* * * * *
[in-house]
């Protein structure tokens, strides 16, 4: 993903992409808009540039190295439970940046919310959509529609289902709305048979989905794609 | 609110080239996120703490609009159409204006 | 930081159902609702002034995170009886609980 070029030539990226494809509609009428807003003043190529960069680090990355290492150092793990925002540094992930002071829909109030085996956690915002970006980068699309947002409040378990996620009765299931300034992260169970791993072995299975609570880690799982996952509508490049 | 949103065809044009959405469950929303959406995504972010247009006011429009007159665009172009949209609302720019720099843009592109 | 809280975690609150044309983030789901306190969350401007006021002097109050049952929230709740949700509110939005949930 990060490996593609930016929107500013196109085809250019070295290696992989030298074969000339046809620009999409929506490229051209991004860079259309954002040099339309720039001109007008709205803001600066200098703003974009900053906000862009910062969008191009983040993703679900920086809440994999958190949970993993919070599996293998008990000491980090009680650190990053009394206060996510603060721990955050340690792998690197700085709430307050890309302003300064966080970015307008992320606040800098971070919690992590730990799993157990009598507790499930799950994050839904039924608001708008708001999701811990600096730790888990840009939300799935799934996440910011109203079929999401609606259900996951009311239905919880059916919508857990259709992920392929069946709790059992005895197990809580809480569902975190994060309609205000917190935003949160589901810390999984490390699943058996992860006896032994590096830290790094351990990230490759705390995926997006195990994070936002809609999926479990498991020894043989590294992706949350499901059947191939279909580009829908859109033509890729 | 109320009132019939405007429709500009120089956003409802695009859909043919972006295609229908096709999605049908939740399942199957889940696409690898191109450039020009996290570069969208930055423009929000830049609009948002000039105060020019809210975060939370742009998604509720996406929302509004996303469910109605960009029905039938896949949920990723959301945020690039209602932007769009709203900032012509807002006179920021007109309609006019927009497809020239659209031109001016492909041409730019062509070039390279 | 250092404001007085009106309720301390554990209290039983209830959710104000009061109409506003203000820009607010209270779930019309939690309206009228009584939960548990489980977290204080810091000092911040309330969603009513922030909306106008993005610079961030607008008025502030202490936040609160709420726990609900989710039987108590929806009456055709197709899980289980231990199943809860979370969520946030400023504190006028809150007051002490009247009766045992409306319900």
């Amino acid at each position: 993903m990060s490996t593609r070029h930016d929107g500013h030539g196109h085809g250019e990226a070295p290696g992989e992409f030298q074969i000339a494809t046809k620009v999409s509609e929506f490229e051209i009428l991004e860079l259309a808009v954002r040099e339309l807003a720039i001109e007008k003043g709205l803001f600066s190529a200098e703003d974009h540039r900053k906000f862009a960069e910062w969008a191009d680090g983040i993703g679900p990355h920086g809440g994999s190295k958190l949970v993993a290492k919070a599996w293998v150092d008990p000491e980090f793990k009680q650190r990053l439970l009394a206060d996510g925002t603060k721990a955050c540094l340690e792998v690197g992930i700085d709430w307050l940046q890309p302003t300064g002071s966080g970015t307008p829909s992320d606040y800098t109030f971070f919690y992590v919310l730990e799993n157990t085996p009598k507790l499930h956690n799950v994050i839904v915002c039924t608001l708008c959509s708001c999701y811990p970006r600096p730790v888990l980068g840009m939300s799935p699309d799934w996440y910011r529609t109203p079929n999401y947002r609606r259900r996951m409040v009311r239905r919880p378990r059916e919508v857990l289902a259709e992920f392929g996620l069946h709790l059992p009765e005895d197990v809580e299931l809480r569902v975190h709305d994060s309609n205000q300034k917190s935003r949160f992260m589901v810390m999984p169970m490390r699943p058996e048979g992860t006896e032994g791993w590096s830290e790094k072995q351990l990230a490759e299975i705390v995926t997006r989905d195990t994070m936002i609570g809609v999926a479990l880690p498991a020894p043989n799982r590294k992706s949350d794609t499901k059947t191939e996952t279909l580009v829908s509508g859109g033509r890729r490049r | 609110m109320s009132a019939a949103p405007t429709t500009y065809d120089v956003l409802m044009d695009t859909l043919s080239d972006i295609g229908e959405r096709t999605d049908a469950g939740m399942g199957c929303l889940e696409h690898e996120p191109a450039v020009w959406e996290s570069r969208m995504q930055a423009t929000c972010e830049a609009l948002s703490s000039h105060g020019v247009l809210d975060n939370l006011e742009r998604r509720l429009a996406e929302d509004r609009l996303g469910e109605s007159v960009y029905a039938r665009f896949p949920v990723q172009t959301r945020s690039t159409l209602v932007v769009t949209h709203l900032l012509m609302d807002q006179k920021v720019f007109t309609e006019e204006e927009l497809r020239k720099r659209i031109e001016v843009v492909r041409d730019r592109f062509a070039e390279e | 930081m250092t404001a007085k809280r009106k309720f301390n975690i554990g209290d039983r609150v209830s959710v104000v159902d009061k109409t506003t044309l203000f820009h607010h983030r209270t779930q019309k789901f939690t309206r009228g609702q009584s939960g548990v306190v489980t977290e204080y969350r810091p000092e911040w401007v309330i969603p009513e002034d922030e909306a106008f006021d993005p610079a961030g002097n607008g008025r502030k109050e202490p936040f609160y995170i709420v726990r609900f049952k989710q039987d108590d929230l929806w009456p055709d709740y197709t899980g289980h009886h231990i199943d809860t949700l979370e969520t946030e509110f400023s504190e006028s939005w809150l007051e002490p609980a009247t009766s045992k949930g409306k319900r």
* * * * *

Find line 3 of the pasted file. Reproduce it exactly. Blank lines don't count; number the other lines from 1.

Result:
């Amino acid at each position: 993903m990060s490996t593609r070029h930016d929107g500013h030539g196109h085809g250019e990226a070295p290696g992989e992409f030298q074969i000339a494809t046809k620009v999409s509609e929506f490229e051209i009428l991004e860079l259309a808009v954002r040099e339309l807003a720039i001109e007008k003043g709205l803001f600066s190529a200098e703003d974009h540039r900053k906000f862009a960069e910062w969008a191009d680090g983040i993703g679900p990355h920086g809440g994999s190295k958190l949970v993993a290492k919070a599996w293998v150092d008990p000491e980090f793990k009680q650190r990053l439970l009394a206060d996510g925002t603060k721990a955050c540094l340690e792998v690197g992930i700085d709430w307050l940046q890309p302003t300064g002071s966080g970015t307008p829909s992320d606040y800098t109030f971070f919690y992590v919310l730990e799993n157990t085996p009598k507790l499930h956690n799950v994050i839904v915002c039924t608001l708008c959509s708001c999701y811990p970006r600096p730790v888990l980068g840009m939300s799935p699309d799934w996440y910011r529609t109203p079929n999401y947002r609606r259900r996951m409040v009311r239905r919880p378990r059916e919508v857990l289902a259709e992920f392929g996620l069946h709790l059992p009765e005895d197990v809580e299931l809480r569902v975190h709305d994060s309609n205000q300034k917190s935003r949160f992260m589901v810390m999984p169970m490390r699943p058996e048979g992860t006896e032994g791993w590096s830290e790094k072995q351990l990230a490759e299975i705390v995926t997006r989905d195990t994070m936002i609570g809609v999926a479990l880690p498991a020894p043989n799982r590294k992706s949350d794609t499901k059947t191939e996952t279909l580009v829908s509508g859109g033509r890729r490049r | 609110m109320s009132a019939a949103p405007t429709t500009y065809d120089v956003l409802m044009d695009t859909l043919s080239d972006i295609g229908e959405r096709t999605d049908a469950g939740m399942g199957c929303l889940e696409h690898e996120p191109a450039v020009w959406e996290s570069r969208m995504q930055a423009t929000c972010e830049a609009l948002s703490s000039h105060g020019v247009l809210d975060n939370l006011e742009r998604r509720l429009a996406e929302d509004r609009l996303g469910e109605s007159v960009y029905a039938r665009f896949p949920v990723q172009t959301r945020s690039t159409l209602v932007v769009t949209h709203l900032l012509m609302d807002q006179k920021v720019f007109t309609e006019e204006e927009l497809r020239k720099r659209i031109e001016v843009v492909r041409d730019r592109f062509a070039e390279e | 930081m250092t404001a007085k809280r009106k309720f301390n975690i554990g209290d039983r609150v209830s959710v104000v159902d009061k109409t506003t044309l203000f820009h607010h983030r209270t779930q019309k789901f939690t309206r009228g609702q009584s939960g548990v306190v489980t977290e204080y969350r810091p000092e911040w401007v309330i969603p009513e002034d922030e909306a106008f006021d993005p610079a961030g002097n607008g008025r502030k109050e202490p936040f609160y995170i709420v726990r609900f049952k989710q039987d108590d929230l929806w009456p055709d709740y197709t899980g289980h009886h231990i199943d809860t949700l979370e969520t946030e509110f400023s504190e006028s939005w809150l007051e002490p609980a009247t009766s045992k949930g409306k319900r």